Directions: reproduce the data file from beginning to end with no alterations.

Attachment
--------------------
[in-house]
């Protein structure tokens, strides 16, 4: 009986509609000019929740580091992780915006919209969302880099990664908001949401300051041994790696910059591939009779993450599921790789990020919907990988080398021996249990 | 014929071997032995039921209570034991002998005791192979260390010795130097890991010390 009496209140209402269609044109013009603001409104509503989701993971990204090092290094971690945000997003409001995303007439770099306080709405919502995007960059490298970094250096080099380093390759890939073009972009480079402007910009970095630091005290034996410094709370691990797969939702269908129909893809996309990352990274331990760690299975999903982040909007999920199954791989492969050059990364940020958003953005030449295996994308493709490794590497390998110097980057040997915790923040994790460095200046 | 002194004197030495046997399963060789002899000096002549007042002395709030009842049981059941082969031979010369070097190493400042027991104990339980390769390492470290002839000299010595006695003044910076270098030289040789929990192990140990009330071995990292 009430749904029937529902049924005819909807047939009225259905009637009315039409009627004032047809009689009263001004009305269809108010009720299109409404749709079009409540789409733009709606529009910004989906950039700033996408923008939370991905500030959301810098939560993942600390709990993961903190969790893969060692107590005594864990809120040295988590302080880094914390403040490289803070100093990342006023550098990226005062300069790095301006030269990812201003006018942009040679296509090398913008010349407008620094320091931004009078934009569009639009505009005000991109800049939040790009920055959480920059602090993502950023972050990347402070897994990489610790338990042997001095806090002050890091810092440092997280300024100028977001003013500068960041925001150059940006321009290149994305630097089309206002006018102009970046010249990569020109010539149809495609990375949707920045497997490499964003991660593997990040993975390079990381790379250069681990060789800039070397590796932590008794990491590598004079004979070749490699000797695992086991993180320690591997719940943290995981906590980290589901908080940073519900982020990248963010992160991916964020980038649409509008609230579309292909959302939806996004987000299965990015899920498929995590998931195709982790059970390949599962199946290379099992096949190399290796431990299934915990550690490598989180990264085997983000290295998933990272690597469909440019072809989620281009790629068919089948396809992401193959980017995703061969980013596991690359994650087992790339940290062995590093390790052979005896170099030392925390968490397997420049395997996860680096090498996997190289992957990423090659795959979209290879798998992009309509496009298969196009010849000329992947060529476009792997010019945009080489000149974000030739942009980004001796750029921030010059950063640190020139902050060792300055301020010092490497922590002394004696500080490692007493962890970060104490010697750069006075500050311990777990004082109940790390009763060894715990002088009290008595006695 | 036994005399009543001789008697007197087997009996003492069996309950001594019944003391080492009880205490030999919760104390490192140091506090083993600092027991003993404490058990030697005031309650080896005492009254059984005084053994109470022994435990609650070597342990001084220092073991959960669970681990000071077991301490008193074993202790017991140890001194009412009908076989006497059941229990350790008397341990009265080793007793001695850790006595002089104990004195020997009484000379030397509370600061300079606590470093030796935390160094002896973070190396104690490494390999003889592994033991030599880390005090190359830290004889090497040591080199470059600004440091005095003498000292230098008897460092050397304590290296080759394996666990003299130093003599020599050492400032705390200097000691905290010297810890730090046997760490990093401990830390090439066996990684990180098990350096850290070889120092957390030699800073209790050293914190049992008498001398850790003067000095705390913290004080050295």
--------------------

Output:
[in-house]
């Protein structure tokens, strides 16, 4: 009986509609000019929740580091992780915006919209969302880099990664908001949401300051041994790696910059591939009779993450599921790789990020919907990988080398021996249990 | 014929071997032995039921209570034991002998005791192979260390010795130097890991010390 009496209140209402269609044109013009603001409104509503989701993971990204090092290094971690945000997003409001995303007439770099306080709405919502995007960059490298970094250096080099380093390759890939073009972009480079402007910009970095630091005290034996410094709370691990797969939702269908129909893809996309990352990274331990760690299975999903982040909007999920199954791989492969050059990364940020958003953005030449295996994308493709490794590497390998110097980057040997915790923040994790460095200046 | 002194004197030495046997399963060789002899000096002549007042002395709030009842049981059941082969031979010369070097190493400042027991104990339980390769390492470290002839000299010595006695003044910076270098030289040789929990192990140990009330071995990292 009430749904029937529902049924005819909807047939009225259905009637009315039409009627004032047809009689009263001004009305269809108010009720299109409404749709079009409540789409733009709606529009910004989906950039700033996408923008939370991905500030959301810098939560993942600390709990993961903190969790893969060692107590005594864990809120040295988590302080880094914390403040490289803070100093990342006023550098990226005062300069790095301006030269990812201003006018942009040679296509090398913008010349407008620094320091931004009078934009569009639009505009005000991109800049939040790009920055959480920059602090993502950023972050990347402070897994990489610790338990042997001095806090002050890091810092440092997280300024100028977001003013500068960041925001150059940006321009290149994305630097089309206002006018102009970046010249990569020109010539149809495609990375949707920045497997490499964003991660593997990040993975390079990381790379250069681990060789800039070397590796932590008794990491590598004079004979070749490699000797695992086991993180320690591997719940943290995981906590980290589901908080940073519900982020990248963010992160991916964020980038649409509008609230579309292909959302939806996004987000299965990015899920498929995590998931195709982790059970390949599962199946290379099992096949190399290796431990299934915990550690490598989180990264085997983000290295998933990272690597469909440019072809989620281009790629068919089948396809992401193959980017995703061969980013596991690359994650087992790339940290062995590093390790052979005896170099030392925390968490397997420049395997996860680096090498996997190289992957990423090659795959979209290879798998992009309509496009298969196009010849000329992947060529476009792997010019945009080489000149974000030739942009980004001796750029921030010059950063640190020139902050060792300055301020010092490497922590002394004696500080490692007493962890970060104490010697750069006075500050311990777990004082109940790390009763060894715990002088009290008595006695 | 036994005399009543001789008697007197087997009996003492069996309950001594019944003391080492009880205490030999919760104390490192140091506090083993600092027991003993404490058990030697005031309650080896005492009254059984005084053994109470022994435990609650070597342990001084220092073991959960669970681990000071077991301490008193074993202790017991140890001194009412009908076989006497059941229990350790008397341990009265080793007793001695850790006595002089104990004195020997009484000379030397509370600061300079606590470093030796935390160094002896973070190396104690490494390999003889592994033991030599880390005090190359830290004889090497040591080199470059600004440091005095003498000292230098008897460092050397304590290296080759394996666990003299130093003599020599050492400032705390200097000691905290010297810890730090046997760490990093401990830390090439066996990684990180098990350096850290070889120092957390030699800073209790050293914190049992008498001398850790003067000095705390913290004080050295």